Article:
Photocapy/Flickr Creative Commons
Nearly one in five young teens seeking help for mental illness said they smoked cigarettes daily.
Around one in 10 mentally ill teenagers drinks alcohol, smokes cigarettes and uses marijuana at least once a week, which doesn't bode well for those teens' long-term physical and mental health.
That's according to a new Australian study, published in the journal BMJ Open.
The rate of substance abuse among the mentally ill increased as they got older, said researchers, highlighting evidence that early "substance misuse" increases a person's risk of developing mental illness – and vice versa. (That means that early-onset mental disorders "are associated with increased risk of alcohol or other substance misuse" as well.)
All of that, of course, is "likely to contribute to increased risk of poor physical and/or mental health outcomes," as the authors put it.
Among their findings:
- 12 percent of young teens (between the ages of 12 and 17) seeking help for mental illness said they drank at least once a week.
- 7 percent admitted to smoking pot at least once a week.
- 23 percent said they smoked cigarettes daily.
- The average age at which these patterns begin is 15 years old.
- Users of any or all of these substances were more likely to be male, older and psychotic/bipolar.
A bit closer to home, the federal Centers for Disease Control and Prevention (CDC) looked at the smoking habits of mentally ill young adults. About one in five American adults has some form of mental illness; among them, more than 36 percent smoke.
On the other hand, only 21.4 percent of adults with no mental illness are smokers.
The CDC gave a few possible explanations as to why the smoking rate among the mentally ill is higher than it is among their counterparts with no mental illness. First, it may be that the nicotine in cigarettes helps to "temporarily mask negative [effects] and symptoms associated with mental illness."
It's also possible that the smoke from cigarettes "accelerates the metabolism" of certain mental health medications – meaning they wear off faster, prompting someone to smoke more in order to compensate.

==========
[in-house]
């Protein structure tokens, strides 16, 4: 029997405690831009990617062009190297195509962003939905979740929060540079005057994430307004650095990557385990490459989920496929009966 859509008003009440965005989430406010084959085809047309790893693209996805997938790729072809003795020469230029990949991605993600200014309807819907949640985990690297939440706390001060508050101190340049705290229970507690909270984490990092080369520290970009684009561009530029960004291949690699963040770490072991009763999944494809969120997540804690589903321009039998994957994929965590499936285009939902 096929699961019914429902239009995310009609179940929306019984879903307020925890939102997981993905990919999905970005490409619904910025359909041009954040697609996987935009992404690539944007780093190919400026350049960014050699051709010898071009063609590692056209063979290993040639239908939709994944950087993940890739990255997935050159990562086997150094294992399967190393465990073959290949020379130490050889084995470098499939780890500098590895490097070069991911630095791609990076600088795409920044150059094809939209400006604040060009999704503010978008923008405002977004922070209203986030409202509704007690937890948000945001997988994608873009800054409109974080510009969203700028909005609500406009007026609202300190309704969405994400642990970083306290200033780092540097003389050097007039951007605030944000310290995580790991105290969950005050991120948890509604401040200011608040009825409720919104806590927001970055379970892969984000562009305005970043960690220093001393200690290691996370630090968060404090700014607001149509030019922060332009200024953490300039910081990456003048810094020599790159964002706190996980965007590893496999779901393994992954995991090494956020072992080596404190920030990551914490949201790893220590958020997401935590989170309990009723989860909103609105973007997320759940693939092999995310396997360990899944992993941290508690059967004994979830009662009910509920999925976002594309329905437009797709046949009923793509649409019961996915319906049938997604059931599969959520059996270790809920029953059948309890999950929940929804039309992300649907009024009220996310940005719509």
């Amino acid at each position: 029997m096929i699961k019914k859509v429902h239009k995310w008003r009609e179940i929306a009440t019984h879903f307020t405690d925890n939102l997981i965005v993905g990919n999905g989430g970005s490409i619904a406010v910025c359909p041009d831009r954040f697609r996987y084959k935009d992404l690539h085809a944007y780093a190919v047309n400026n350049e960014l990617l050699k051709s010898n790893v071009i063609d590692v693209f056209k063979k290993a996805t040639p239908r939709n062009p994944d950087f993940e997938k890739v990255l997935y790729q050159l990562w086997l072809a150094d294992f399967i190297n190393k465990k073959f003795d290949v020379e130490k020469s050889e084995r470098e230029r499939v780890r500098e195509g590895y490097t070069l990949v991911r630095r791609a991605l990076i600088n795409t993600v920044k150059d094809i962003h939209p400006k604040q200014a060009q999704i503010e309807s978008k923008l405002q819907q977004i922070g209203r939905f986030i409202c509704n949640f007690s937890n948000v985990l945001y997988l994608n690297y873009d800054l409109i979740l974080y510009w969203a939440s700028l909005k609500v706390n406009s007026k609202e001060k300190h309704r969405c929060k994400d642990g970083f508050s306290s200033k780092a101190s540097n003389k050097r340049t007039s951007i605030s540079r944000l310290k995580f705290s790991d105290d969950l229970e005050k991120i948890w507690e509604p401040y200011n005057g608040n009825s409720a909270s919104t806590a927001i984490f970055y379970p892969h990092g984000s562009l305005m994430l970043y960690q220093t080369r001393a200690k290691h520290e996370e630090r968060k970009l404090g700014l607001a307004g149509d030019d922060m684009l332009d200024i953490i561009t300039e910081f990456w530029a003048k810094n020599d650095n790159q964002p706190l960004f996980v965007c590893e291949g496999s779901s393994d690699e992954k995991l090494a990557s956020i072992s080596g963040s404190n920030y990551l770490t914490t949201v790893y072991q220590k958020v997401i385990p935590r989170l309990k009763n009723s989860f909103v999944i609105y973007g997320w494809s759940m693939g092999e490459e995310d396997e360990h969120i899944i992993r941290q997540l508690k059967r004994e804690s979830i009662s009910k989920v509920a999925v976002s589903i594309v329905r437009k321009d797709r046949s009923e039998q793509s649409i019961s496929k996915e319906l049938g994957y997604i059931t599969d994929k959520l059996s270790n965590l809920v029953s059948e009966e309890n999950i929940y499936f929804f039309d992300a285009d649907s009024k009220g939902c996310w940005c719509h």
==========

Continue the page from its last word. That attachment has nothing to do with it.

The tobacco industry has also played a role, said the CDC, partly by funding research that suggests that folks with mental illness can "self-medicate" by smoking. The industry has also been known to provide "free or cheap cigarettes to psychiatric facilities," and backed efforts to block policies that would make psychiatric hospitals smoke-free.
"The high smoking prevalence among persons with mental illness imposes a heavy burden in lost life expectancy and constitutes a major public health disparity in a uniquely vulnerable population," wrote the agency.
The authors of the BMJ Open study, for their part, suggested that it may be helpful to bring together mental health and drug and alcohol services, which traditionally function as separate entities.
California was recently given an F by the American Lung Association for tobacco prevention control and spending, as well as its efforts to help Golden State smokers quit. About a month before that, another state report found that illegal tobacco sales to minors are on the rise.
As for South Los Angeles, it's got one of the highest smoking rates in the entire county: According to the latest numbers from L.A. County's public health department, close to one in five South L.A. residents is a smoker.
Photo by Photocapy via Flickr Creative Commons.